Vivian Cook started learning what it meant to be a leader when she was a small girl.
Many family members were looked up to in her community – homeowners who were active in civil rights and other expressions of civic duty – but it was her grandmother who taught her one of the foundational principles that put her on her own path toward leadership.
“You have to be able to stand up for your beliefs and you don’t have to back down,” Cook said.
Outside her family, Cook had many real life lessons in courage as well. Growing up in South Carolina during the civil rights movement, she saw and was involved in front-line activism from an early age. She even met the movement’s icon, Rev. Martin Luther King Jr.
Those experiences taught her about civic responsibility and that asking questions is one of the most important parts of being a leader, she said.
“It just made you want to be in the middle of things,” Cook said. “It made you want to keep your mouth going.”
With such strong figures shaping her youth, it’s no wonder that Cook got involved in the community after coming to New York.
Shortly after buying her first home in Jamaica, Queens, Cook started showing up at meetings around issues related to projects at John F. Kennedy International Airport. It was at one of those meetings that, after standing up and voicing her concerns, she was told by a man that she should let others handle the discussion. That didn’t happen, as she was quick to let him know that she owned her home and would certainly be speaking for herself.
“It caused me to get involved, because there were people speaking for me and I didn’t like what they were saying,” Cook said.
From there Cook got involved with the local Democratic Party, becoming a district leader in Queens County, an assemblywoman and a member of the Democratic National Convention. Her work in the Assembly over the last 25 years, which has focused on education, economic development and the battle against drug addiction, has earned her dozens of awards.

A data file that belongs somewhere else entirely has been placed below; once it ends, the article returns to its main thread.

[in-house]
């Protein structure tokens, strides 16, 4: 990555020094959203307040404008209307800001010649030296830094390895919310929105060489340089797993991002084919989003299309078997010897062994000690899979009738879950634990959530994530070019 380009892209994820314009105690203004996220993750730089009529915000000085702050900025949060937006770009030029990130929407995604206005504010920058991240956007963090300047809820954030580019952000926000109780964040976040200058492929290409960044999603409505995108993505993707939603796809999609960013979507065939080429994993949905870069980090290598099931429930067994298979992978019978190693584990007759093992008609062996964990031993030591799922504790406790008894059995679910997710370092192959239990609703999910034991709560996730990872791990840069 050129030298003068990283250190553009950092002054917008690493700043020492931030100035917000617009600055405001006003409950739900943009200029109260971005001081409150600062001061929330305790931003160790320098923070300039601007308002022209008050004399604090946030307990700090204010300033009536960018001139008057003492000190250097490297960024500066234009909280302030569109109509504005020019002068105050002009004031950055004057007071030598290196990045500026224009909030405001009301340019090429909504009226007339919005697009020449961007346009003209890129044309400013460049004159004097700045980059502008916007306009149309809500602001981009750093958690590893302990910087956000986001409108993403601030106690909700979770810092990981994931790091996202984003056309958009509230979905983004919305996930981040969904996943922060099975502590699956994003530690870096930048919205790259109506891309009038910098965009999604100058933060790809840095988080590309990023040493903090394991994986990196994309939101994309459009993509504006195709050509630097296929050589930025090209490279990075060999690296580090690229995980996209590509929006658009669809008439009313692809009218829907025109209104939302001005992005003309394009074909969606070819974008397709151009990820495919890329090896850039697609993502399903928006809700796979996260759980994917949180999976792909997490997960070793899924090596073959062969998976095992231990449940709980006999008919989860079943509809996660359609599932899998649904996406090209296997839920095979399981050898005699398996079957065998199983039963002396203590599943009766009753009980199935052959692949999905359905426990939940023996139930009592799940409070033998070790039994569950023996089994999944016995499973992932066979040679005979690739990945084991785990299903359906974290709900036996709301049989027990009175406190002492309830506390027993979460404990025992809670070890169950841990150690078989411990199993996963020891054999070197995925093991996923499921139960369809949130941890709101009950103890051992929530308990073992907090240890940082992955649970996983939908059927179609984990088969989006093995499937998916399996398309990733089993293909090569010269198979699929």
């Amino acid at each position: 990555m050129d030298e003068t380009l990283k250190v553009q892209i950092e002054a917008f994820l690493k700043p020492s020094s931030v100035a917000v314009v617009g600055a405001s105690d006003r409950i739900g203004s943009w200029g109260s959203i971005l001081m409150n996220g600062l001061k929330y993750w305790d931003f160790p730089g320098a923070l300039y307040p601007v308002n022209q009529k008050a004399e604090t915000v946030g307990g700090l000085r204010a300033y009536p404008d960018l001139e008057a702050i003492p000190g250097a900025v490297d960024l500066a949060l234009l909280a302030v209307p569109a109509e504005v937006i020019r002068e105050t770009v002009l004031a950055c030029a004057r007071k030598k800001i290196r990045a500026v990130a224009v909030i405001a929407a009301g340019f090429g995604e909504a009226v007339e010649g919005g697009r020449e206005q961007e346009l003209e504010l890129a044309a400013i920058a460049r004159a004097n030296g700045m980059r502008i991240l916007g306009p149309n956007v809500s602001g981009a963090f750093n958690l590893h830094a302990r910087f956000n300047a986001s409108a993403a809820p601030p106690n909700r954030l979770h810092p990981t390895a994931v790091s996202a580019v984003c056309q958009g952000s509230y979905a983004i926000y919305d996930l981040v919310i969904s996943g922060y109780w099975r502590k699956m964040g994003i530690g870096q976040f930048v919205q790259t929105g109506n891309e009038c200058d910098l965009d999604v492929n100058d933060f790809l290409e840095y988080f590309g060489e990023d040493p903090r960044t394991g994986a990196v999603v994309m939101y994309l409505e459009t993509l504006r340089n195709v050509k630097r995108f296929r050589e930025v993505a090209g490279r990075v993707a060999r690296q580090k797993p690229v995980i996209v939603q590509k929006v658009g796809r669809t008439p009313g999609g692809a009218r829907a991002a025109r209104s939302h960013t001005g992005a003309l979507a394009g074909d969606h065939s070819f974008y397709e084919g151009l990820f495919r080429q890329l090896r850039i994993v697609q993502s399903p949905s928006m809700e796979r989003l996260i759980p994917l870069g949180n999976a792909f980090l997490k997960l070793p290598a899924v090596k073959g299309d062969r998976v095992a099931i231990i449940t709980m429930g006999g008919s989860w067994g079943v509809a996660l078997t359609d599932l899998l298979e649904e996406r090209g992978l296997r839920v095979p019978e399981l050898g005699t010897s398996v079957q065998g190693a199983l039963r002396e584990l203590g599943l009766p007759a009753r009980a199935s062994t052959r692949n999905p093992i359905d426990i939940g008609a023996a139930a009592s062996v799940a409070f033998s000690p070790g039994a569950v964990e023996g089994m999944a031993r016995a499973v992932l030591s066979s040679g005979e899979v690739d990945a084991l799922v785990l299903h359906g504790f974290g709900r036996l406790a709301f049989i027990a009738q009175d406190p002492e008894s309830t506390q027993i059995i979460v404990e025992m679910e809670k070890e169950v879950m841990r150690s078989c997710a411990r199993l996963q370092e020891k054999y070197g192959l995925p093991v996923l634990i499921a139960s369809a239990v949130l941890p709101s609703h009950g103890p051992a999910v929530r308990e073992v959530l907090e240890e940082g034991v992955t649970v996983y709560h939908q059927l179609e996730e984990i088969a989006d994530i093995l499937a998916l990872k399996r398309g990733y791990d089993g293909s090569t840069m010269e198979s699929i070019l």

Moving forward, Cook sees many challenges ahead, particularly in the likely battles the state will have with the federal government. She cited President Donald Trump’s temporary ban of travelers from seven majority-Muslim nations as a good example.
New York, as the home of Ellis Island, has long been a haven for the world’s immigrants and refugees, and there will be resistance from many of the state’s leaders, she said.
“We have to understand that this country was built by immigrants,” she said. “We have been a place that opened the door and welcomed people to come and live in our country, live here without being in war zones.”
As Cook sees it, the country is moving away from some of its core values.
“It seems like there’s something going on in this country and we’ve forgotten that people matter,” she said. “We’re going to have to be concerned about people, young people, all people.”
Even if national politics look messy right now, there are opportunities in New York state to advance important initiatives. While the relationship between Gov. Andrew Cuomo and the state Legislature is not perfect, there is an opportunity for everyone to sit down together and come to a consensus to make progress, she said.
“It’s a give and take,” Cook said. “You have to learn people and you have to sit down and have dialogue with them. But I think we’re going in the right direction.”
Going forward, Cook said she will faithfully return to the lessons she learned from her family and community as new challenges arise.
“It’s a privilege for me to sit here in this office and be able to work with people, stand up and give my opinion on what I believe in,” she said.